El Colectivo Macondo spent two days studying with our teacher Veronica Chavez in Teotitlan del Vallle, one of the many small towns of traditional artists outside of the city of Oaxaca, Mexico. Veronica is a textile artist who follows the traditional Zapotec practices of weaving and fiber dyeing.
We worked in the family studio where Veronica, her father, sister, and three brothers all practice the textile arts in their home in the town of Teotitlan del Valle. The entire second floor of their home is dedicated to the work with 7 giant treadle looms and a traditional stove for creating a dye pot.
First, Veronica taught us about the natural materials she uses for dyeing wool and cotton. She uses alfalfa for green, cochineal for red, bougainvillea petals for purple, marigold petals for yellow, and indigo for blue. We learned about the alchemy of using other elements in the dyepot to shift the tones of the colors.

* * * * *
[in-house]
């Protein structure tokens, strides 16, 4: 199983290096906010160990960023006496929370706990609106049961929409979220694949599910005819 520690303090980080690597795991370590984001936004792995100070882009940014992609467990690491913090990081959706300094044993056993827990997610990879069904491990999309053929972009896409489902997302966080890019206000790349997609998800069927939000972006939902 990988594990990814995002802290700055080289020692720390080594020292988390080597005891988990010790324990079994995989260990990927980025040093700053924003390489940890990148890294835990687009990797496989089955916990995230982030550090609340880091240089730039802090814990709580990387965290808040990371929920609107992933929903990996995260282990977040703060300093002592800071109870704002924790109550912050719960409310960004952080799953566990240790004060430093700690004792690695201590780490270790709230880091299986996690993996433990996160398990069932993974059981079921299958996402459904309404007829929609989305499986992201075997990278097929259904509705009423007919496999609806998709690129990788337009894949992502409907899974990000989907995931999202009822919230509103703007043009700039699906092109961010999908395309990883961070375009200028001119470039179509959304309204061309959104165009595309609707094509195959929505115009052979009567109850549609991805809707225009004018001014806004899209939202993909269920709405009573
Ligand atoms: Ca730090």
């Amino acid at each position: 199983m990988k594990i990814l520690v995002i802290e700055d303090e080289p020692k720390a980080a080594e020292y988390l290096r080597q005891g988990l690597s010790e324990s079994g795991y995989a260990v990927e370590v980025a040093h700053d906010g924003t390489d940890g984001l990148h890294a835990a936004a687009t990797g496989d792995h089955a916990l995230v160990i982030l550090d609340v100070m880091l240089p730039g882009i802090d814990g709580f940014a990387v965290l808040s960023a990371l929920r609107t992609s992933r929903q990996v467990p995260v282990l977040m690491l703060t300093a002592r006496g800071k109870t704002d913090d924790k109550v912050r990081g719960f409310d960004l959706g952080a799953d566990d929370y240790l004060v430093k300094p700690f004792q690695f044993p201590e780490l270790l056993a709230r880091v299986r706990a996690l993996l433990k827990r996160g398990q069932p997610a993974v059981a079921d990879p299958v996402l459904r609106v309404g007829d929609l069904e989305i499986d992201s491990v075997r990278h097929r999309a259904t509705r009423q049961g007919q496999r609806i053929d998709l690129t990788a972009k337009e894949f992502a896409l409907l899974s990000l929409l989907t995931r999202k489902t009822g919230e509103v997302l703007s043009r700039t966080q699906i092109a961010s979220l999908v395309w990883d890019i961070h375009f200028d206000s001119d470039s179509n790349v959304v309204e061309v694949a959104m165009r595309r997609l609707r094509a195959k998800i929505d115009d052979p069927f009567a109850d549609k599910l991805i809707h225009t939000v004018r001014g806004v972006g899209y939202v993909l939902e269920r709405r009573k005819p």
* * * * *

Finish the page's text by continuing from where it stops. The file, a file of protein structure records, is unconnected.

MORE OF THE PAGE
We created a dyepot of cochineal, made of the body of an insect that is a parasite of the nopal (cactus) plant. We learned that in order for cochineal to set, the dyepot must boil intensely and vigorously. As we worked, we talked about how the processes of the dyes and boiling the fiber in the dyepot could inform our Multimodal processes in our work with our clients.
On our second day in Teotitlan del Valle, Veronica taught us to weave on the treadle loom which was a powerful and embodied experience. Shifting the peddles using the feet created a force felt through the ankles, knees, hips and spine that I experienced as grounding. Working rhythmically shifting the pedals as I worked watching the “tapete” – the traditionally woven piece grow shifted my attention away from my day to day concerns or worries and I was drawn fully into the transformative process.
After we worked, we talked about how aspects of the dyeing and weaving practices included metaphors and components that will inform our Multimodal work with our clients and in our communities.
Save these dates!! June 17, 18, and 19, 2017